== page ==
- Banning Mobile – In order to cohesively monitor mobile devices, firms operating across multiple geographies and mobile operators often need to establish arrangements with several suppliers to ensure complete mobile recording integrity, while heeding local privacy laws. Because of this complexity, some firms have simply opted to ban the use of mobile for all trade-related activities. Not only is this difficult to enforce, but it also has a traceable impact on efficiency and mobility.
- Reliance on Metadata Alone - Some firms rely mostly on the metadata of voice interactions and avoid pre-emptive analysis of recordings altogether. While relationship maps can help to make sense of metadata by revealing communications flow intensity and changes between entities, it does not provide sufficient coverage alone to satisfy regulators and mitigate vulnerability. Metadata analysis, while able to provide quick and important insights, is best deployed in conjunction with an assessment of the actual content of conversations.
As market participants look for ways to begin tackling voice, they should:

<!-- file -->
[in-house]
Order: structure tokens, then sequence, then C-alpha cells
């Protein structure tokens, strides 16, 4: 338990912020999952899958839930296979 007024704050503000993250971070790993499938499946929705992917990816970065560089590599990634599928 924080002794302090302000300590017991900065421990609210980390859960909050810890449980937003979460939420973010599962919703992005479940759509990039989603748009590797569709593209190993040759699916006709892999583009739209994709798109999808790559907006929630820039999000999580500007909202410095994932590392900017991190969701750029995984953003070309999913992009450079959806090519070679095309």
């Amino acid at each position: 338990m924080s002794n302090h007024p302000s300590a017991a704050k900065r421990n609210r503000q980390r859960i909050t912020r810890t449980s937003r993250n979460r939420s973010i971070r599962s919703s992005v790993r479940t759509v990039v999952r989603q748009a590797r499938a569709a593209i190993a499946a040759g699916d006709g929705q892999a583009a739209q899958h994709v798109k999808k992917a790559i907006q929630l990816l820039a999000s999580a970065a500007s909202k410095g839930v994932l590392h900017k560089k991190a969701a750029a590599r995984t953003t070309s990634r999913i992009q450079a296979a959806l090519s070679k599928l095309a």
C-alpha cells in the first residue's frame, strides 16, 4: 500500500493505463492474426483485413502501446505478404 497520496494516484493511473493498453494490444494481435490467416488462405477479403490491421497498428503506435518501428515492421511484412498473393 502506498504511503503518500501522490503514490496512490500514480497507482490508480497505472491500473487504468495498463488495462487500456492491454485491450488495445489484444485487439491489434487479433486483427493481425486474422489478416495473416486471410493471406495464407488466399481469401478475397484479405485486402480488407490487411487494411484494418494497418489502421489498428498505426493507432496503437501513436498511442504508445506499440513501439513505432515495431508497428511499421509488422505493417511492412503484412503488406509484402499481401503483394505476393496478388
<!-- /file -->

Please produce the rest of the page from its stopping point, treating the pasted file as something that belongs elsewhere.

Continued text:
- Ensure Quality Recording Files - Even when firms are confident they are recording most voice channels, geographies, and abiding by privacy laws, poor compression of files can make even basic analyses of content of conversations impossible. Ensuring the integrity of recordings is sufficiently maintained is essential - too many firms fail on this front.
- Enable Voice-to-Text Transcription – Market participants should consider beginning with the conversion of voice to text using phonetic, keyword, natural language processing, voice recognition, allowing sentiment analysis and pattern recognition. Financial institutions must diligently ensure their service provider covers the languages required and is able to reliably train these systems.
- Embrace Mobile – We expect to see firms revise mobile and bring-your-own-device (BYOD) policies demanding the use of company-provided mobile phones, where everything is immediately recorded and timestamped either via service providers or built-in applications.
- Not Expect Artificial Intelligence to Solve Everything – While more nascent techniques using behavioural analytics and artificial intelligence are promising, some companies have begun trying to employ such approaches without having the basics in order. Artificial intelligence can dramatically improve surveillance coverage, but without the fundamentals including quality recordings, coverage of all channels, maintenance of an active directory, and the ability to handle all required languages and accents, artificial intelligence will fall far short of its potential.
Apart from good hygiene, proper voice surveillance is essential to avoid the eye-watering fines already meted out by regulators for lapses in market and e-communications surveillance, as well as to ensure best business practices. Those firms who continue to rely on the manual, people-intensive, or leaky voice surveillance approaches will struggle and put themselves at risk.